December 22, 2008

Flies buzz about.

Another interrogation method was the stoika. It consisted of standing a prisoner against a wall on tiptoe and making him hold that position for several hours. A day or two of this was said to be enough to break almost anyone.

When there was time, the basic NKVD method for obtaining confessions and breaking the accused man was the "conveyor" -- continual interrogation by relays of police for hours and days on end. As with many phenomena of the Stalin period, it has the advantage that it could not easily be condemned by any simple principle. Clearly, it amounted to unfair pressure after a certain time and to actual physical torture later still, but when? No absolutely precise answer could ever be given.

But at any rate, after even twelve hours, it is extremely uncomfortable. After a day, it becomes very hard. And after two or three days, the victim is actually physically poisoned by fatigue. It was "as painful as any torture." In fact, we are told, though some prisoners had been known to resist torture, it was almost unheard of for the conveyor not to succeed if kept up long enough. One week is reported as enough to break almost anybody....

There is nothing new about the conveyor method. It was used on witches in Scotland. The philosopher Campanella, who withstood all other tortures in the sixteenth century, succumbed to lack of sleep. Hallucinations occur. Flies buzz about. Smoke seems to rise before the prisoner's eyes, and so on.

-- Robert Conquest, The Great Terror: A Reassessment.

... Compare:

Sgt. Ben Allbright knows something about sleep deprivation. During the first six months of the Iraq war, his job was to guard prisoners in Al Qaim, a makeshift base near the Syrian border where U.S. troops conducted aggressive hunts for Saddam Hussein's weapons of mass destruction. Every day, soldiers hauled in about 20 new detainees for questioning by military interrogators or CIA operatives. To "get them out of their comfort zone" before the interrogation, Allbright told Newsweek recently, the drill was to keep the Iraqis awake for 24 hours or longer. The guards would stand the prisoners up in old shipping containers, their hands tied behind their backs and their faces blindfolded and facing the wall. "After a while you'd see their knees buckling, or you'd see one of them lean forward and put his forehead against the wall to try to sleep." When that happened, Allbright would holler into the container or bang on the metal side with a stone or a club.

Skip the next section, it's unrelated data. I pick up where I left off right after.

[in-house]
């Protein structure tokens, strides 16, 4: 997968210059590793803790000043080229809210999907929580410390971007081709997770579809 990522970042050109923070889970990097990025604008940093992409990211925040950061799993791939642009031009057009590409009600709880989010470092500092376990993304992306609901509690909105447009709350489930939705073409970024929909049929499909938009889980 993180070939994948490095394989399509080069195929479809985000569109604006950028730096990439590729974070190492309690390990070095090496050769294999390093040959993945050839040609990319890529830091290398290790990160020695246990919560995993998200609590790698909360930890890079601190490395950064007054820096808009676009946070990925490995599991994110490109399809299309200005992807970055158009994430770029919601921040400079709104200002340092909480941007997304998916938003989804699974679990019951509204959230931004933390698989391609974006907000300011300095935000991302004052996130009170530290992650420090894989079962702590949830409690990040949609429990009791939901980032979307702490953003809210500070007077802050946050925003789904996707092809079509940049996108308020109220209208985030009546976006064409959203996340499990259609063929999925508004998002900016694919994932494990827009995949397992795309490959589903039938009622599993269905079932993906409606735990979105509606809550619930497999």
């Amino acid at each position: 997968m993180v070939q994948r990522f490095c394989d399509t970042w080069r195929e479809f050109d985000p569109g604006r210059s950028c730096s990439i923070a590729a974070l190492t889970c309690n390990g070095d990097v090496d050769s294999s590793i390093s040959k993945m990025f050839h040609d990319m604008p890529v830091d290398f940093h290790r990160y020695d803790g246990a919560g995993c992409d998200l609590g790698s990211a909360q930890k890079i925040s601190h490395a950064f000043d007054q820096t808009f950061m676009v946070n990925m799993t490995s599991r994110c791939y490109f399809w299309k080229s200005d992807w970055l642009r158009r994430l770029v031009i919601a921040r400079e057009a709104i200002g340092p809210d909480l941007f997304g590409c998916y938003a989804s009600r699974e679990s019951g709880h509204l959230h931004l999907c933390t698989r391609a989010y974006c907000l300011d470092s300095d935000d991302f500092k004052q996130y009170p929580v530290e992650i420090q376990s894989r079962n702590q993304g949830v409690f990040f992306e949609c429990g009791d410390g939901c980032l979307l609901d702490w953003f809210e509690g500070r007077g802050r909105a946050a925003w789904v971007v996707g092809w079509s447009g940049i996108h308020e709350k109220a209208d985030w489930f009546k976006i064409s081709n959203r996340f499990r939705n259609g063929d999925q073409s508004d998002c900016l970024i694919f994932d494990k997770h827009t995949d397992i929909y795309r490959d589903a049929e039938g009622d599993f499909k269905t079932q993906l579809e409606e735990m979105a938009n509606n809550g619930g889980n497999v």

... Human Rights Watch, which interviewed the lawyers of 20 detainees held in a secret [CIA] prison in Afghanistan as late as 2004, says some of them were sleep-deprived for up to two weeks, though sometimes allowed short naps. The facility, known among detainees as "the dark prison," was among the harshest run by the United States since the start of the war on terror.

-- Dan Ephron, "Singing for Your Sleep: President Bush Aimed to Clarify Interrogation Rules: So Is It Legal -- or Effective -- to Deny Prisoners Rest?", Newsweek, Oct. 30, 2006.

Divulging state secrets

There are many accounts of the NKVD insisting that anyone released (usually after 1938) should sign a guarantee not to reveal what had happened to him in jail. A Soviet newspaper recently quoted one such:

I, Sternin, N.V., pledge never and nowhere to speak of what became known to me between 11 June 1938 and 11 July 1939 about the work of the organs of the NKVD. It is known to me that on any breach of this I will be accountable under the strictest revolutionary laws, for divulging state secrets.

-- Robert Conquest, The Great Terror: A Reassessment.

... Compare:

The Bush administration has told a federal judge that terrorism suspects held in secret CIA prisons should not be allowed to reveal details of the "alternative interrogation methods" that their captors used to get them to talk.

The government says in new court filings that those interrogation methods are now among the nation's most sensitive national security secrets and that their release -- even to the detainees' own attorneys -- "could reasonably be expected to cause extremely grave damage." Terrorists could use the information to train in counter-interrogation techniques and foil government efforts to elicit information about their methods and plots, according to government documents submitted to U.S. District Judge Reggie B. Walton on Oct. 26.

-- Carol D. Leonnig & Eric Rich, "U.S. Seeks Silence on CIA Prisons: Court Is Asked to Bar Detainees from Talking About Interrogations," Washington Post, Nov. 4, 2006.

The Party can do anything

The exact methods by which Stalin silenced her [Krupskaya] are unknown. He is said to have once remarked that if she did not stop criticizing him, the Party would proclaim that not she, but the Old Bolshevik Elena Stasova, was Lenin's widow: "Yes," he added sternly, "the Party can do anything!"

-- Robert Conquest, The Great Terror: A Reassessment.